Well, let's put it this way: When you're in the banking business and most everybody has lost confidence in both the quality of your assets and your ability to maintain adequate liquidity, it's not exactly a good situation. Bear Stearns has been in precarious shape for many months now - you might recall that two of its hedge funds came apart because of subprime-related exposure - but concern turned into crisis in just the past 24 hours. It's always hard to trace the origins of these things, especially on a real-time basis, but there could have been some connection with the pending collapse of Carlyle Capital, a mortgage-heavy investment fund. One potential concern is Bear having to seize collateral from Carlyle, but then not being able to sell any of it off. That would cause further losses and writedowns. Remember your tutorial from "It's a Wonderful Life": Bear does have cash on hand, but nowhere near enough if creditors demand to be paid at the same time.
Whether this fear is justified really doesn't matter. That's what led to this morning's emergency infusion of cash. JPMorgan will lend Bear what it needs, take the bankís crappy collateral, and then refinance the collateral with the Federal Reserve Bank of NY. In other words, JPM provides the money, with the Fed's backing. That will go on for 28 days while JPMorgan works with Bear Stearns to figure a way out of this mess. One obvious possibility would be someone buying the bank at a discounted price. Here's what CEO Alan Schwartz said in a statement:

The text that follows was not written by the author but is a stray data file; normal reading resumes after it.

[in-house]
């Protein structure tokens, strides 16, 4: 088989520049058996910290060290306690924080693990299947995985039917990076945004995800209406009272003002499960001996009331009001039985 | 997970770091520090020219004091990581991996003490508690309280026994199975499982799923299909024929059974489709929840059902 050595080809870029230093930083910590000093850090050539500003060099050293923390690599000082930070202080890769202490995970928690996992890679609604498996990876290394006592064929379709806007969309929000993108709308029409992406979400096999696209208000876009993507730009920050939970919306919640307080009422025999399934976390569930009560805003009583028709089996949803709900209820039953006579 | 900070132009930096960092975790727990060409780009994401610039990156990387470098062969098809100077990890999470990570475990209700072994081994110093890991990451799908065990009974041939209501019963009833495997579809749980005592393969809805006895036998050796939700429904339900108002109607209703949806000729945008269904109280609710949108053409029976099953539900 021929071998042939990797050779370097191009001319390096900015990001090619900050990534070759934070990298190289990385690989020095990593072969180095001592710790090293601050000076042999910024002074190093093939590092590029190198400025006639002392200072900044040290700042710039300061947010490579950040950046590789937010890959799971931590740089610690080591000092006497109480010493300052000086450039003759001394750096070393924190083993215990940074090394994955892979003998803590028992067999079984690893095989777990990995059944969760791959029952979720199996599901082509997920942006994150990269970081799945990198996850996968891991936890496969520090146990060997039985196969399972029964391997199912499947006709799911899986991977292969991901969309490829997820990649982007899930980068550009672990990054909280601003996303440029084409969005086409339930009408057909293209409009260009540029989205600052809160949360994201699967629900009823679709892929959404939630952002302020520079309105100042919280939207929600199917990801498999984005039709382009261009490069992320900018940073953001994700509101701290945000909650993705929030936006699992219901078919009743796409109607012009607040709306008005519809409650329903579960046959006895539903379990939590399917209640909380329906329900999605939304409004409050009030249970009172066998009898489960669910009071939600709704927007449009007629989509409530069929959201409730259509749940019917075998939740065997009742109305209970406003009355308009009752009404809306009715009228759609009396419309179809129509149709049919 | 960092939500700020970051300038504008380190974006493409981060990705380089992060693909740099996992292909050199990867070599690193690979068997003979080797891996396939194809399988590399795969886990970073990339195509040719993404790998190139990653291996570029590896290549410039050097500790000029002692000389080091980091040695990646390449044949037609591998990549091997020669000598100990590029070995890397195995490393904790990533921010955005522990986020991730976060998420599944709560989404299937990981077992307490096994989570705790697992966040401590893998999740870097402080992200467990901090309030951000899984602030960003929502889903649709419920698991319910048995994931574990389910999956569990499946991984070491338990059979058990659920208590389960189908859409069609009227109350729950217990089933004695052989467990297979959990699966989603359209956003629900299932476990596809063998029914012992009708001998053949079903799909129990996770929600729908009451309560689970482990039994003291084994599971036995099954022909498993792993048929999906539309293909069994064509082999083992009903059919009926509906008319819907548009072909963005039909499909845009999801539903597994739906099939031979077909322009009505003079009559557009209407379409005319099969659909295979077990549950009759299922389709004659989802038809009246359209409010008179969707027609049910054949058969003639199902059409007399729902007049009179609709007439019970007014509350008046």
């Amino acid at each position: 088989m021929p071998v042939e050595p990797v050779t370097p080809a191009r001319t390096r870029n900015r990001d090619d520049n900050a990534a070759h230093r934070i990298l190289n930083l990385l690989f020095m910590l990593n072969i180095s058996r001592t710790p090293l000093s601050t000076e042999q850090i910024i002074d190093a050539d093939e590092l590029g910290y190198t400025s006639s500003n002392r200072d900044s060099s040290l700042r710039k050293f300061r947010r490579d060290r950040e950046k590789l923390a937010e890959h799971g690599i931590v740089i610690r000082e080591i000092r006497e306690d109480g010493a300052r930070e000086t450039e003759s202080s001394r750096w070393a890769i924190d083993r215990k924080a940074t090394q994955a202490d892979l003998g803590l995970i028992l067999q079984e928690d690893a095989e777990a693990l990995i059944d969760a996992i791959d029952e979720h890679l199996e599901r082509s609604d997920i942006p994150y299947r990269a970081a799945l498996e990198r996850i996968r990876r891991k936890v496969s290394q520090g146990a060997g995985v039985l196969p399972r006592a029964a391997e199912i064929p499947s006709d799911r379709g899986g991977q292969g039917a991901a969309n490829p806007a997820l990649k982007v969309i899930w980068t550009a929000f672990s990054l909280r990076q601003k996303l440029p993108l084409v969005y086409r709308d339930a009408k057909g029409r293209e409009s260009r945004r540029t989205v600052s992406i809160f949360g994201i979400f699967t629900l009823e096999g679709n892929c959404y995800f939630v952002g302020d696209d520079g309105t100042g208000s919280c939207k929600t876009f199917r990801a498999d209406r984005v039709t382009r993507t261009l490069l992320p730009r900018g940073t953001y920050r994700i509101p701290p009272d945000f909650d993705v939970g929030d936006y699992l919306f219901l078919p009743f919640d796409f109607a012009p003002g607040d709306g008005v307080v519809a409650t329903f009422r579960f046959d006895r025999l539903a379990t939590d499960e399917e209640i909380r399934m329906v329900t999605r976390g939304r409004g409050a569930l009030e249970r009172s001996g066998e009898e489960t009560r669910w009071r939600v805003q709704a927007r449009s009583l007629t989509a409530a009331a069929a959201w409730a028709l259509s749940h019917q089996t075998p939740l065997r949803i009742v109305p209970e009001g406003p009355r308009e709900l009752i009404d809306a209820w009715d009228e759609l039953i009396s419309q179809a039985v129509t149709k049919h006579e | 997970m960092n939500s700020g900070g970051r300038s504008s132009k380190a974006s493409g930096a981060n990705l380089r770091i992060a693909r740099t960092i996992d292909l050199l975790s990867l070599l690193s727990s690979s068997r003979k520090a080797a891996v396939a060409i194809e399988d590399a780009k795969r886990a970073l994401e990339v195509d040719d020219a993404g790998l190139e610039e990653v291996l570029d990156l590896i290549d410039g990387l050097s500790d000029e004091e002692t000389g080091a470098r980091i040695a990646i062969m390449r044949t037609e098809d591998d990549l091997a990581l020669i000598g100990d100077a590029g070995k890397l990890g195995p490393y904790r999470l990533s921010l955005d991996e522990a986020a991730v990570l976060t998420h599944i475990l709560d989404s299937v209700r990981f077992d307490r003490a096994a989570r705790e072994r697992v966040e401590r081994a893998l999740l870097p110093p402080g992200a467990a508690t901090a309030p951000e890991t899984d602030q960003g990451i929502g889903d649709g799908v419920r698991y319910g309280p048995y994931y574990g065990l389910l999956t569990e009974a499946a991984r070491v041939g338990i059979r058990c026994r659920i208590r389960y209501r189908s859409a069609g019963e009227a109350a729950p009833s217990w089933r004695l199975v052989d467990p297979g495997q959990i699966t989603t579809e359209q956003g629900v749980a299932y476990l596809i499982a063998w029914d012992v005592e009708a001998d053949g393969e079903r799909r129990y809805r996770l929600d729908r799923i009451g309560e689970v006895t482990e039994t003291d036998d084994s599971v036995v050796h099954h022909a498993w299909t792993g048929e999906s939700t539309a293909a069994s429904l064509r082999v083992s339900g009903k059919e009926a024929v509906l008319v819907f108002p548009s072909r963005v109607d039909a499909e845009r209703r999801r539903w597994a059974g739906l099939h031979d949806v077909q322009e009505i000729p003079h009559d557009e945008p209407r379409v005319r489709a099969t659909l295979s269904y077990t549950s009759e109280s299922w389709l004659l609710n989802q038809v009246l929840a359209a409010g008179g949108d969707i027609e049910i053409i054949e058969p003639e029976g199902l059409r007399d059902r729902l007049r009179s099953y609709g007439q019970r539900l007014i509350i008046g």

ďBear Stearns has been the subject of a multitude of market rumors regarding our liquidity. We have tried to confront and dispel these rumors and parse fact from fiction. Nevertheless, amidst this market chatter, our liquidity position in the last 24 hours had significantly deteriorated. We took this important step to restore confidence in us in the marketplace, strengthen our liquidity and allow us to continue normal operations,Ē he said.
What this has done, among other things, is cause Bear Stearns stock to tank by 47 percent at last check. (The Dow is down around 200 points.) The bank's chairman, James Cayne, has lost more than $200 million in the value of his Bears Stearns stock. The CEO has lost $40 million. All this in a single day. The WSJ's Deal Journal notes that British billionaire Joe Lewis spent around $860 million to buy 7 percent of Bear Stearns back when the stock was worth more than $100 a share (itís now at $29.86). So why should you care about Joe Lewis, Jimmy Cayne or any of the other fat cats? Because it speaks to the extremely fragile state of the entire financial system, which contrary to Sam Zell's assertions could become a very big deal for all of us (he more or less pooh-poohed the problems in a recent CNBC interview). If only the banks knew the magnitude of the potential losses. But they really donít. The ultimate worry is not so much Bear Stearns but a second or a third major bank finding itself in a similarly precarious situation.